This past week, the N.C.A.A. announced its sanctions against Penn State University in response to the Jerry Sandusky scandal. Among the sanctions was the decision that all of Penn State’s football victories from 1998 to 2011 were to be vacated. While there were varied reactions, Sociologist Gary Alan Fine reacted in an Op-Ed in the New York Times by stating that famous author George Orwell would be amused.
In his magnificent dystopia, “1984,” Orwell understood well the dangers of “history clerks.” Those given authority to write history can change the past. Those sweat-and-mud victories of the Nittany Lions — more points on the scoreboard — no longer exist. The winners are now the losers.
While Fine agrees that Penn State deserved sanctions and that the N.C.A.A. had an obligation to respond forcefully, he asks if re-writing history was the proper answer.
We learn bad things about people all the time, but should we change our history? Should we, like Orwell’s totalitarian Oceania, have a Ministry of Truth that has the authority to scrub the past? Should our newspapers have to change their back files? And how far should we go? Should we review Babe Ruth’s records? Or O. J. Simpson’s? Should a disgraced senator have her votes vacated? Perhaps we should claim that Joe McCarthy actually lost his elections. Or give victory to John Edwards’s opponent?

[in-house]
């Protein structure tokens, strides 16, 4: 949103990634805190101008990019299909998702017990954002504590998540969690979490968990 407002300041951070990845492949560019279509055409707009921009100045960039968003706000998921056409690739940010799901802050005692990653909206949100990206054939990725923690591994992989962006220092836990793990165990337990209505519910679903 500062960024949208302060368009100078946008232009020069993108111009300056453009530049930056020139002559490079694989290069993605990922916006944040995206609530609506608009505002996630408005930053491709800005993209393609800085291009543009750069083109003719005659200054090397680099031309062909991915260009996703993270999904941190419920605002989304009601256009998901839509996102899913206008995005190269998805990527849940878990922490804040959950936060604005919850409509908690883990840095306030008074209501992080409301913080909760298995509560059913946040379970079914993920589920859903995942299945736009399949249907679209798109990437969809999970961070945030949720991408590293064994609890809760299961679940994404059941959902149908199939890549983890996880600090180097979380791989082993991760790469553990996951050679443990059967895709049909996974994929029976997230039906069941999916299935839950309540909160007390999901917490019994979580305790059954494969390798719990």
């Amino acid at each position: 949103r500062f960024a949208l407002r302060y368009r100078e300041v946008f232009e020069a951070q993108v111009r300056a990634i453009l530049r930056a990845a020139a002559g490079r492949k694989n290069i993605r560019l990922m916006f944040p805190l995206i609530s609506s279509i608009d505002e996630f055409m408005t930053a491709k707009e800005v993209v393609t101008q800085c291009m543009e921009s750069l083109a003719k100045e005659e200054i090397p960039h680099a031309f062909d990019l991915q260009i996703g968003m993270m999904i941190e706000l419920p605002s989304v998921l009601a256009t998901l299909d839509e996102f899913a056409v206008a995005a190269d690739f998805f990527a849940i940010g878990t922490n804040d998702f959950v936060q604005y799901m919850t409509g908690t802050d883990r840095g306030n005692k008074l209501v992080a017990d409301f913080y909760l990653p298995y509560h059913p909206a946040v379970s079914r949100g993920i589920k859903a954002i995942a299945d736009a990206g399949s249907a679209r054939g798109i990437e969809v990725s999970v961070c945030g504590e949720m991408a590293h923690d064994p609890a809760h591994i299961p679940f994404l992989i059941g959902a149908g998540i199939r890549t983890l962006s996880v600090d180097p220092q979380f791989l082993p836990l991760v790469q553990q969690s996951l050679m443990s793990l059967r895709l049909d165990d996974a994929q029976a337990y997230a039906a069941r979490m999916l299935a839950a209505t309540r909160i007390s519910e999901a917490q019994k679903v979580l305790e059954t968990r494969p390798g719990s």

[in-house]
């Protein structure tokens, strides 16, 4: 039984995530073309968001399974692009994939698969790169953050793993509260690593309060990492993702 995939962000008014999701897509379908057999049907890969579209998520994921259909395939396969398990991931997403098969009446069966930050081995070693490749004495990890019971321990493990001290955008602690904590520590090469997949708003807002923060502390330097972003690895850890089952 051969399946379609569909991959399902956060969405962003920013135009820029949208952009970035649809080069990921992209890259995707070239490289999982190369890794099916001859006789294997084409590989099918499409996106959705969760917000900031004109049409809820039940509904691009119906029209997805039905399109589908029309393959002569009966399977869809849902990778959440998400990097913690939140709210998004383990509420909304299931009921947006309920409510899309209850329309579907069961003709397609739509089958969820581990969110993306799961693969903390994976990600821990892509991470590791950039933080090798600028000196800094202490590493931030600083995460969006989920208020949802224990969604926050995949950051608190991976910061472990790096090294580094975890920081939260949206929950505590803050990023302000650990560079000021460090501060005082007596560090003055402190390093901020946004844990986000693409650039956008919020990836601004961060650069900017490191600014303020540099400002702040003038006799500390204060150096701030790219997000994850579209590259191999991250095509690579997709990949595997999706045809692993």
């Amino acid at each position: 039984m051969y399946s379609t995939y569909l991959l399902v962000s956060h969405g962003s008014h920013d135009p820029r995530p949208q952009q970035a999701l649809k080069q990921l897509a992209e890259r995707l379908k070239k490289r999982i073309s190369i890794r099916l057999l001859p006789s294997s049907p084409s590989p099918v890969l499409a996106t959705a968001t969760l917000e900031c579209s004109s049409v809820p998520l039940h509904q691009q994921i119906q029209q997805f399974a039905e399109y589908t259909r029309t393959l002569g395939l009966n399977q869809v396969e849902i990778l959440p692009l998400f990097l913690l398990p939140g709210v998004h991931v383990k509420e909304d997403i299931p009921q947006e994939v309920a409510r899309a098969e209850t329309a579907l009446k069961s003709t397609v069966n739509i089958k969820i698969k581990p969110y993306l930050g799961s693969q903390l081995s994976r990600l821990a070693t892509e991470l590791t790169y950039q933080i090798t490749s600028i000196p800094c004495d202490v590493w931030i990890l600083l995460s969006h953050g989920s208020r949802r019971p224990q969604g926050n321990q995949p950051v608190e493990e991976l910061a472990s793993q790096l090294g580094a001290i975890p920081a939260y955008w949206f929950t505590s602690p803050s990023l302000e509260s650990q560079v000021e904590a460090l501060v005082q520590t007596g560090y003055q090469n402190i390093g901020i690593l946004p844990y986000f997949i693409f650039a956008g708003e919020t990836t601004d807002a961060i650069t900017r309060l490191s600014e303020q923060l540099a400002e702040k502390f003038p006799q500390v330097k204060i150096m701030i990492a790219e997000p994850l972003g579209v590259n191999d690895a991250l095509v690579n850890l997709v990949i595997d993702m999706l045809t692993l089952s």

It is understandable that an organization wants its official history to reflect its hopes, but Fine argues that histories must properly reflect what happened at the time. Discomfort and shame honoring flawed people is understandable. Yet, “building a false history is the wrong way to recall the past. True and detailed histories always work better.”